First and foremost essential in developing a disaster emergency management plan is de-centralization. As a student in Harvard, I made a study called Manila Megalopolis 2020 wherein I proposed that growth centers outside the metropolis should be identified, planned and developed as counter magnets to the already congested Metro Manila. The Philippine economy focuses heavily on the NCR, with 40 percent of our national economy, government businesses, schools, etc. located there. The government, schools and businesses should be encouraged to move outside of cities, or at least have satellite offices in the cities outside Metro Manila for the purpose of continuity.

Local government units (LGUs) cannot count entirely on the national government to extend assistance in emergencies. Barangay and neighborhoods should coordinate with the local government for rescue operations. It will be physically impossible to cover all areas and the entire population.

There should be publicly known designated open spaces that will serve as evacuation centers per barangay. There should also be prepared relief goods because lines of communication, mobility and flow of resources will be cut off after a disaster strikes. For disaster-prevention purposes, it is at the level of the LGUs that effective implementation of structural audit could be done and the creation of a disaster-preparedness plan and mapping could be developed.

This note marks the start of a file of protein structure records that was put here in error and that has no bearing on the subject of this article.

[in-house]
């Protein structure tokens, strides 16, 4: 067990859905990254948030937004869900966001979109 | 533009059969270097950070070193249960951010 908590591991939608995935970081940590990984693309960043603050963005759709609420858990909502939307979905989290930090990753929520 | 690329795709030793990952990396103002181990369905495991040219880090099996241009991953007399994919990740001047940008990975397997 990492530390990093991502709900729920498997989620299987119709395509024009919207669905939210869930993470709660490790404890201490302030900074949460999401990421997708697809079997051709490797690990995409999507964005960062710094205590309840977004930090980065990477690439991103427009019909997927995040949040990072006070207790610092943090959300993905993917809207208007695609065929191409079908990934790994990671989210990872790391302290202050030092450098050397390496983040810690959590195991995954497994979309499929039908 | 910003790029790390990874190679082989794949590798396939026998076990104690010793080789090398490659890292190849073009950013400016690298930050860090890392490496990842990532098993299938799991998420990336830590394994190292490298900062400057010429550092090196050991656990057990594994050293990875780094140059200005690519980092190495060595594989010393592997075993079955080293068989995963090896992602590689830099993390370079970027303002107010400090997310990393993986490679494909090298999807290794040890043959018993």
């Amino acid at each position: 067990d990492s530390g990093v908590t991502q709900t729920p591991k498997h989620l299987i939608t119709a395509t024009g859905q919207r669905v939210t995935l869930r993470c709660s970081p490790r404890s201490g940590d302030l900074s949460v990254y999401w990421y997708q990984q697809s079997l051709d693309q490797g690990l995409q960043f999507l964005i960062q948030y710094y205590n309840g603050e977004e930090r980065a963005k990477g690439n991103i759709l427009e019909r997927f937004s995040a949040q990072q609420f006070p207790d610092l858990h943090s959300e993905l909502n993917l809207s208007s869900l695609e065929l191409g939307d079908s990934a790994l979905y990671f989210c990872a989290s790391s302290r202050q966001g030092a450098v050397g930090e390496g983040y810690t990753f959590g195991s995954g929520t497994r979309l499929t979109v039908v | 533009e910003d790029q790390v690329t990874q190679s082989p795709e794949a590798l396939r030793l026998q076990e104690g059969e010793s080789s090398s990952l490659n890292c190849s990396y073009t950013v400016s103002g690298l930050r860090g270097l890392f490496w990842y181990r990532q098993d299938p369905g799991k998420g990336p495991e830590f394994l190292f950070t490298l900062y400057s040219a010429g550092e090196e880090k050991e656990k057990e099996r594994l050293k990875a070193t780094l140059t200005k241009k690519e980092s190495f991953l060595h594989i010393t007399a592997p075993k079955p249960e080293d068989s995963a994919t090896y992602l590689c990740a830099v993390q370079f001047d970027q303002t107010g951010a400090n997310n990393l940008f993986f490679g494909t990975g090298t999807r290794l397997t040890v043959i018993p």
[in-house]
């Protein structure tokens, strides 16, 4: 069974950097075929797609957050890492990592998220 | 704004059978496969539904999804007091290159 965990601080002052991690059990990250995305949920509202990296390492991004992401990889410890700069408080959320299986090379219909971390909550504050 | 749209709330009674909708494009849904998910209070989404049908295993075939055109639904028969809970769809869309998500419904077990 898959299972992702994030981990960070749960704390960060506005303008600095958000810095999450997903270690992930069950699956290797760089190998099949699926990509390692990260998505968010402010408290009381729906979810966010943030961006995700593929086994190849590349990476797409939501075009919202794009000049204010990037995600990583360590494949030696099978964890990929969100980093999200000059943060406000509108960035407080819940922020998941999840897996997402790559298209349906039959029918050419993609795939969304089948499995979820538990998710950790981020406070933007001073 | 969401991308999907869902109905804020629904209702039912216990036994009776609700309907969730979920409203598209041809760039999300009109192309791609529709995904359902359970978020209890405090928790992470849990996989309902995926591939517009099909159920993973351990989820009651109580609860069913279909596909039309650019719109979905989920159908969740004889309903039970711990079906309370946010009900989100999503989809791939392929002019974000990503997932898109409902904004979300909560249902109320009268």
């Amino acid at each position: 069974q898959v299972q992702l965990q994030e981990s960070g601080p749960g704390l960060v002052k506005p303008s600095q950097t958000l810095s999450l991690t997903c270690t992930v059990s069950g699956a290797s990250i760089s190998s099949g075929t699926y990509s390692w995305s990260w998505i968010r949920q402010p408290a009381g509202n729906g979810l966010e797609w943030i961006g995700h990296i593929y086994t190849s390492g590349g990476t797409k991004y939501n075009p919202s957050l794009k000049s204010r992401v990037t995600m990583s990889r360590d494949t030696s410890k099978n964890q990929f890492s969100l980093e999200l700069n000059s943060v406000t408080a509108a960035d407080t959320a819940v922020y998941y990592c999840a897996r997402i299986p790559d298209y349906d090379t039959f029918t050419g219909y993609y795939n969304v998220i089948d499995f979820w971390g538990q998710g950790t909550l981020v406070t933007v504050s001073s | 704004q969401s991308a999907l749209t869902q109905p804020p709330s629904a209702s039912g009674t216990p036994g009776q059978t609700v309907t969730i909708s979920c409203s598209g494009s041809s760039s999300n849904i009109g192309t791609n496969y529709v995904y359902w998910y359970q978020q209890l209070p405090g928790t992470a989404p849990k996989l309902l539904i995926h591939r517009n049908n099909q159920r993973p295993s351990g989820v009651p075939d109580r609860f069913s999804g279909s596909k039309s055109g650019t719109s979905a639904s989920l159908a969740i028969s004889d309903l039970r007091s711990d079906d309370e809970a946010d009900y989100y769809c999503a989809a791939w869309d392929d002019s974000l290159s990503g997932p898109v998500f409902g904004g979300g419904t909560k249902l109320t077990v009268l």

An office or a household should not be dependent on a single person to oversee entire operations during emergencies. For example, each employee of Palafox Associates and Palafox Architecture is given a pocket flashlight and a whistle. These are essentials to be able to see in the dark, as power outages occur, and they are communication tools to use for help if one is stuck under debris. The Palafox employees are also required to read and attend seminars regarding the office’s disaster emergency response management plan.

Next is delegation. In the LGU and barangay levels, there should be an effort to identify and locate all professionals within the area such as doctors, nurses, architects, engineers, construction workers, electricians and off-duty policemen and firemen. It would be ideal to enlist these people as responsible for specific areas during the calamity.

It is important to note that according to international experience, it will take at least 72 hours for national and international help to arrive. So it is important that each person knows how to survive, put out fires and apply first aid. In the office or home, it is important to update and maintain a number of fire extinguishers, first aid kits, even axes, hammers and rappelling rope, and food and water to last for three days.

Inside the home and office, it is important to reinforce fragile and heavy items that may fall. During evacuations, persons should be assigned tasks. For example, one should be designated as leader of a group so that confusion and panic can be avoided.

Last but not least is proper planning and preparation. To be able to properly prepare, make a priority checklist of things that would be immediately needed. Preparedness starts from awareness, so it is very important that dialogues and planning among residents, neighborhoods, barangay and LGUs are constant.